California officials see the current fuel-economy targets as an essential element of their plan to combat climate change, and they show no sign of going along with the federal effort to rollback fuel-economy rules.

That means whatever happens this week, it’s the beginning of a process that will involve negotiations with California, dialogue with automakers and a real possibility that the whole thing ends up in court. California has had the ability to write its own smog rules since the 1960s, before there was a federal EPA.

In his statement, Pruitt said the EPA was going to examine California’s waiver to issue its own rules because it’s in the country’s best interest to have a single national standard for greenhouse gas emissions that auto companies to make cars “that people both want and can afford.”

“Cooperative federalism doesn’t mean that one state can dictate standards for the rest of the country,” Pruitt said.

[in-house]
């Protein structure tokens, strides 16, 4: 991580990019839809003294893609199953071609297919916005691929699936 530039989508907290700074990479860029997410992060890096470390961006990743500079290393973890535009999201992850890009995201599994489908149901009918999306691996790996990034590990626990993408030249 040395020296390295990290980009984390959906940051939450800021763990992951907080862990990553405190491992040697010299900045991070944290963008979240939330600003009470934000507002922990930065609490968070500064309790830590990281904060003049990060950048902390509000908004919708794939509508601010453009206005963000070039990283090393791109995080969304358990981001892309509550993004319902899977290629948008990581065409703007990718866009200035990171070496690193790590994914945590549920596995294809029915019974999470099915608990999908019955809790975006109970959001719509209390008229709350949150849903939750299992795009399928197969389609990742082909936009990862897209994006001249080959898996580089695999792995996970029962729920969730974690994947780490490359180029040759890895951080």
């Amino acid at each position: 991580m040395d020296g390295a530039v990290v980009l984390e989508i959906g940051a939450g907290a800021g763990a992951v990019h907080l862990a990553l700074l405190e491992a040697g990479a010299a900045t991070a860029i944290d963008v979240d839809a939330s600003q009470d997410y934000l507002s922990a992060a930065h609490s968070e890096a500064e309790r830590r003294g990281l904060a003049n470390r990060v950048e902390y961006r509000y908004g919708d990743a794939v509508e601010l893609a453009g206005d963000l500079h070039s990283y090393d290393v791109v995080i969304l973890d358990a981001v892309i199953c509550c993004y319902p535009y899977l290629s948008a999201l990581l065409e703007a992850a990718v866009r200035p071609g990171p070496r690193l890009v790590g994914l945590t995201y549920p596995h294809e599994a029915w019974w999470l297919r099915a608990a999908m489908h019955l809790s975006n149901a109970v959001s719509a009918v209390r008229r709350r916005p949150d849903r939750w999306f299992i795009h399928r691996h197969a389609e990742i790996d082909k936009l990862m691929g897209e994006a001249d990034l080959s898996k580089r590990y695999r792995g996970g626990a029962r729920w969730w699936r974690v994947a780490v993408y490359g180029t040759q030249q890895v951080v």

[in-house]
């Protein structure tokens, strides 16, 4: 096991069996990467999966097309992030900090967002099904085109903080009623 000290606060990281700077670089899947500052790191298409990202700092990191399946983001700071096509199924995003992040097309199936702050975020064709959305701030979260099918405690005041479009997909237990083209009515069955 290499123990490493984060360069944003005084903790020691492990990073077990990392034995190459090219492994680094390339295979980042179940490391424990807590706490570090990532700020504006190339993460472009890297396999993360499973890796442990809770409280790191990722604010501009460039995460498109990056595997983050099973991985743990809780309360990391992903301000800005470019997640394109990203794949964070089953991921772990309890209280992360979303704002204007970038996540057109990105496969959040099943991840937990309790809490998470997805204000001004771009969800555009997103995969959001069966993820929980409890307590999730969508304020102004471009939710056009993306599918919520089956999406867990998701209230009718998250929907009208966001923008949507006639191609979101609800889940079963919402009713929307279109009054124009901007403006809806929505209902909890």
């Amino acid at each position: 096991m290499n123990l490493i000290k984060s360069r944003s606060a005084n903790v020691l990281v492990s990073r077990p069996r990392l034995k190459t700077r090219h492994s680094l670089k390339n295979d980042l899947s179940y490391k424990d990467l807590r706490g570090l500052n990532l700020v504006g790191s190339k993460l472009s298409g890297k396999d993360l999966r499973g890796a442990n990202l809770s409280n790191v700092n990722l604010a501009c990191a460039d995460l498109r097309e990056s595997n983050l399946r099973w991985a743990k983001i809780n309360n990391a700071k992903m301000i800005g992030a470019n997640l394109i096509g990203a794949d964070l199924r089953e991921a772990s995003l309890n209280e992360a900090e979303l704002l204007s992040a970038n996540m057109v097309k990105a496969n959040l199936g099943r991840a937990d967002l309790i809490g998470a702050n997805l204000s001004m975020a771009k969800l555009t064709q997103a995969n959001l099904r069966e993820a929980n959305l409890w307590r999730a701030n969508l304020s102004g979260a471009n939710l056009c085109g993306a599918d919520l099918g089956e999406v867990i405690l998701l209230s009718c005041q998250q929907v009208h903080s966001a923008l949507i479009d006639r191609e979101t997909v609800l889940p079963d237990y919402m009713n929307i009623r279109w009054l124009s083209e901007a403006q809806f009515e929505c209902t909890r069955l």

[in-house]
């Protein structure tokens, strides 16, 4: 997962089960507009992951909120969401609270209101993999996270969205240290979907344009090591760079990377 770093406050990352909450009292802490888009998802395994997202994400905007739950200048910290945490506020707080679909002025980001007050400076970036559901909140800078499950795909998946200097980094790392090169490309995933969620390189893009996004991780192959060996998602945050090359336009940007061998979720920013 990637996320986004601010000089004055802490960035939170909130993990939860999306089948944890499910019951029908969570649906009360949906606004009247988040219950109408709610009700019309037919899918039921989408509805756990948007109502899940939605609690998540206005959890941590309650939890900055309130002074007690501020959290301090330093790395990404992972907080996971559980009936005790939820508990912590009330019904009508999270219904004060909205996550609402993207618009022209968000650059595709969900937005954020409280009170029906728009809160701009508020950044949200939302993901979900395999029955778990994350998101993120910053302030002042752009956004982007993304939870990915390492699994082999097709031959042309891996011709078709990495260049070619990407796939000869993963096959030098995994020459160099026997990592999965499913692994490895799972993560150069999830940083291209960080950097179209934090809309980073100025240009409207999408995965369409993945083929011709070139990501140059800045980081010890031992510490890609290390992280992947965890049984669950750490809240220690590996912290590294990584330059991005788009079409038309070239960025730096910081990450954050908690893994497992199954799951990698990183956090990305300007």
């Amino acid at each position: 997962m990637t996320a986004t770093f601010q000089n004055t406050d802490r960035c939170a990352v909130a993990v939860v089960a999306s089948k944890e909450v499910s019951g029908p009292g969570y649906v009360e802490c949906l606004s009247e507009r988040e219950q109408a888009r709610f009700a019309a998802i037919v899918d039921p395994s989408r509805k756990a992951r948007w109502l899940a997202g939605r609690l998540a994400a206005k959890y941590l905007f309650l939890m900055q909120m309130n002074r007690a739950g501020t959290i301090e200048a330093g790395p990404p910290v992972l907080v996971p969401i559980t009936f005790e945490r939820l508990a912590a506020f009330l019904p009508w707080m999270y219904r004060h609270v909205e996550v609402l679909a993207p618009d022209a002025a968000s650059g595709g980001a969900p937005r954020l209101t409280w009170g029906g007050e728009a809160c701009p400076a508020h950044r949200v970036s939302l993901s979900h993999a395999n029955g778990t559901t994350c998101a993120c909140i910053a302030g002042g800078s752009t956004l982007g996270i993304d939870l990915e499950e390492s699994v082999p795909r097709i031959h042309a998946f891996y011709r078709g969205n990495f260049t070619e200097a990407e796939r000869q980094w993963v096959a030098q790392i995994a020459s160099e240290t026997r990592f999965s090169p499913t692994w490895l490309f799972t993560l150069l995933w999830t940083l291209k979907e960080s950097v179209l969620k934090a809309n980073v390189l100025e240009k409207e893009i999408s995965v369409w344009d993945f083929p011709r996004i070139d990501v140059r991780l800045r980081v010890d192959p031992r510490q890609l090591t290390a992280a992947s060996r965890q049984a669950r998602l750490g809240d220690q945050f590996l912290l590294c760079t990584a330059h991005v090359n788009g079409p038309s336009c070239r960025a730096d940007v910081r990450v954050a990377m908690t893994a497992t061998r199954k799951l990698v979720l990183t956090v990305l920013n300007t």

The Clean Air Act was written to give California a lot of say in its own environmental rules because of the state’s historically bad smog, said Irene Gutierrez, a lawyer with the Natural Resources Defense Council, based in San Francisco.

Other states have chosen to follow California’s stricter rules because they’re struggling with air quality. Several states and the District of Columbia also follow the state’s greenhouse-gas rules, according to the American Council for an Energy-Efficient Economy.

“The way the Clean Air Act is structured, Congress intended to give California a lot of deference,” Gutierrez said. “It would be a tough fight for the EPA.” 

Sen. Richard Blumenthal, a Connecticut Democrat, said Tuesday during a visit to the Consumer Reports Auto Test Center that the standards are well within reach for automakers and important for the future of the planet. The last time a group of states sued the federal government over inaction on automotive greenhouse-gas regulation, Blumenthal led the effort as Connecticut's attorney general. 

"Connecticut should work with California to make sure its standards are realistic and effective, and help lead the nation," Blumenthal said. "We've seen this movie before." 

2018 Nissan Leaf
2018 Nissan Leaf